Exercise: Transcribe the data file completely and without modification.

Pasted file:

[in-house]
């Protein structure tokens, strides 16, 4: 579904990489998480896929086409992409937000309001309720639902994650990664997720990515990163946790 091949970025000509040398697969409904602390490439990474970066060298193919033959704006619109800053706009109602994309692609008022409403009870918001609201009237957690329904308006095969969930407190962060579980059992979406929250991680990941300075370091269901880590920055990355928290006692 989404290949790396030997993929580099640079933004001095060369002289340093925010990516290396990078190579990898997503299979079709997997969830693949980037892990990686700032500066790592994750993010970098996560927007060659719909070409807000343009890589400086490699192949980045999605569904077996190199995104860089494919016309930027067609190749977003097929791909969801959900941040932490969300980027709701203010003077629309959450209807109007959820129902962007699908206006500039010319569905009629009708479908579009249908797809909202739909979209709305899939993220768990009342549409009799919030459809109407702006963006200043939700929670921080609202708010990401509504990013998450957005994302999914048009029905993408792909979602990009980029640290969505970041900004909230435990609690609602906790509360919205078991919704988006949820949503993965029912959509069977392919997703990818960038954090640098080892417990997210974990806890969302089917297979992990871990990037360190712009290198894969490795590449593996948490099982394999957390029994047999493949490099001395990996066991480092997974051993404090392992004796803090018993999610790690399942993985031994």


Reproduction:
[in-house]
């Protein structure tokens, strides 16, 4: 579904990489998480896929086409992409937000309001309720639902994650990664997720990515990163946790 091949970025000509040398697969409904602390490439990474970066060298193919033959704006619109800053706009109602994309692609008022409403009870918001609201009237957690329904308006095969969930407190962060579980059992979406929250991680990941300075370091269901880590920055990355928290006692 989404290949790396030997993929580099640079933004001095060369002289340093925010990516290396990078190579990898997503299979079709997997969830693949980037892990990686700032500066790592994750993010970098996560927007060659719909070409807000343009890589400086490699192949980045999605569904077996190199995104860089494919016309930027067609190749977003097929791909969801959900941040932490969300980027709701203010003077629309959450209807109007959820129902962007699908206006500039010319569905009629009708479908579009249908797809909202739909979209709305899939993220768990009342549409009799919030459809109407702006963006200043939700929670921080609202708010990401509504990013998450957005994302999914048009029905993408792909979602990009980029640290969505970041900004909230435990609690609602906790509360919205078991919704988006949820949503993965029912959509069977392919997703990818960038954090640098080892417990997210974990806890969302089917297979992990871990990037360190712009290198894969490795590449593996948490099982394999957390029994047999493949490099001395990996066991480092997974051993404090392992004796803090018993999610790690399942993985031994």